Balancing major and minor within the same song is a great way to make use of the contrast principle.
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When you choose a key for your song, the main factor is usually vocal range. You don’t often have to think about whether a song is going to wind up being major or minor. That aspect usually happens with the initial creation of a song. While you might switch lyrics around, modify melodies, and change chord progressions, the fact that a song is major or minor is not something that songwriters experiment much with. Hotel California, for example, is in a minor key, and it’s hard to imagine that the writers (Felder, Henley and Frey) would have seriously tried it out in major.
But trying part of your song in minor, and then part in major, is something that’s worth experimenting with.. There are reasons you might want to do this, but the best one is that minor verses work really well when contrasted with major choruses. It’s not unusual for songs to move from minor to major. That’s because there is a psychological brightening that comes from that kind of modulation. For an example of this effect, check out Jordin Sparks’ “Battlefield“.
Working part of your song in minor and then another part of it in major is not that difficult. This often means coming up with an entirely new melody for each contrasting tonality, as in “Battlefield”. But another option is to take the same melodic fragment and harmonize it both ways. Here’s how you can do that:
- Create a simple 2-chord progression that focuses on minor, and then move it to the relative major. To do this, simply move your minor progression up a minor 3rd (i.e., 3 semitones). For example, you might choose Am Em as your minor progression. That means that C G is the relative major equivalent.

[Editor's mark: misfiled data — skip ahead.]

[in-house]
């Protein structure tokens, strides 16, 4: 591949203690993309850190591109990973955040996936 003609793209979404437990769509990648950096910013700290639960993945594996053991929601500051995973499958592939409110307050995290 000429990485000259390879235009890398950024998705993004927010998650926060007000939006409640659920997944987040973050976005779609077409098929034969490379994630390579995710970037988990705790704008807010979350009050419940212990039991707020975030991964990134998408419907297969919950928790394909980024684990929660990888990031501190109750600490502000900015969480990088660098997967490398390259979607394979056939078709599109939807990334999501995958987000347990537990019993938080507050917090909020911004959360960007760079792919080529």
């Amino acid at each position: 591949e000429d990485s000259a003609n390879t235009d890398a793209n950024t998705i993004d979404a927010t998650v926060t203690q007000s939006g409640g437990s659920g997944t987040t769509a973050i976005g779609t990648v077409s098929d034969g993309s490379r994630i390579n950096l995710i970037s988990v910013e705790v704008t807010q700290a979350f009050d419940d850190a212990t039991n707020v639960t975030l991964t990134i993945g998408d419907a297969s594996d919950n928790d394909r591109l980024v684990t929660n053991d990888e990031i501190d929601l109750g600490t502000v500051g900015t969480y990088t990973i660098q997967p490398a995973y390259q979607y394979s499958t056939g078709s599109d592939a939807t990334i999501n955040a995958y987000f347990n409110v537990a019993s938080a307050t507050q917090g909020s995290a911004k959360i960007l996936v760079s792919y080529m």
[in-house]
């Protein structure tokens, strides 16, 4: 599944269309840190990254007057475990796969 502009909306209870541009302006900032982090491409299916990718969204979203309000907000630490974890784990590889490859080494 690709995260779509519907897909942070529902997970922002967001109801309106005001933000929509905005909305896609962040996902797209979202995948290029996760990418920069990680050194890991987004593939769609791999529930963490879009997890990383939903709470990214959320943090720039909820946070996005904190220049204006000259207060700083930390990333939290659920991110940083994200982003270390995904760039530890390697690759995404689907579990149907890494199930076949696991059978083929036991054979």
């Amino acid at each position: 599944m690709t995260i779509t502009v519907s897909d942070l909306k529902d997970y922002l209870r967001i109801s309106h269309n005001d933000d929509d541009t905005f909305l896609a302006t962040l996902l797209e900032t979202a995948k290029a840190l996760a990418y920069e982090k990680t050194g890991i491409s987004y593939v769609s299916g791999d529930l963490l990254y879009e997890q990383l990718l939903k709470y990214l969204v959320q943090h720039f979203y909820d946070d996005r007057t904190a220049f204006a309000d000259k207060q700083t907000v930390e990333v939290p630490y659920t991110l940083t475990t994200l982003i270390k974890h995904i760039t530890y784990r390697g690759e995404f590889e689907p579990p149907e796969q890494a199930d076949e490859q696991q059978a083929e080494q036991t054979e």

- Compose a short 3- to 6- note melody that works well with your minor progression.
- Take the same melody and switch to the major chords. If you need to change a note here or there, no problem.
You’ll find that many of the melodies you create for your songs can be successfully accompanied by both major and minor progressions without changing a note of your melody.
One further point: When you move a melody into the relative major, it’s often not necessary to move all chords up a minor 3rd. You can even create an entirely new chord progression for your melody. If you’re not confident creating progressions in this way, try these:
- Minor: Am G F G || Major: C G/B Am G
- Minor: Am Dm Bdim E || Major: C Dm Am G
- Minor: Am F Am G || Major: C Am C G
With the progressions listed above, try playing the minor ones 2 or 4 times, then move on to the major.
Don’t forget that there is no rule that says that when you move a melody from a minor accompaniment to a major one that you can’t make modifications to your melody. You might need to change one or two notes in order to make the new major tonality work.
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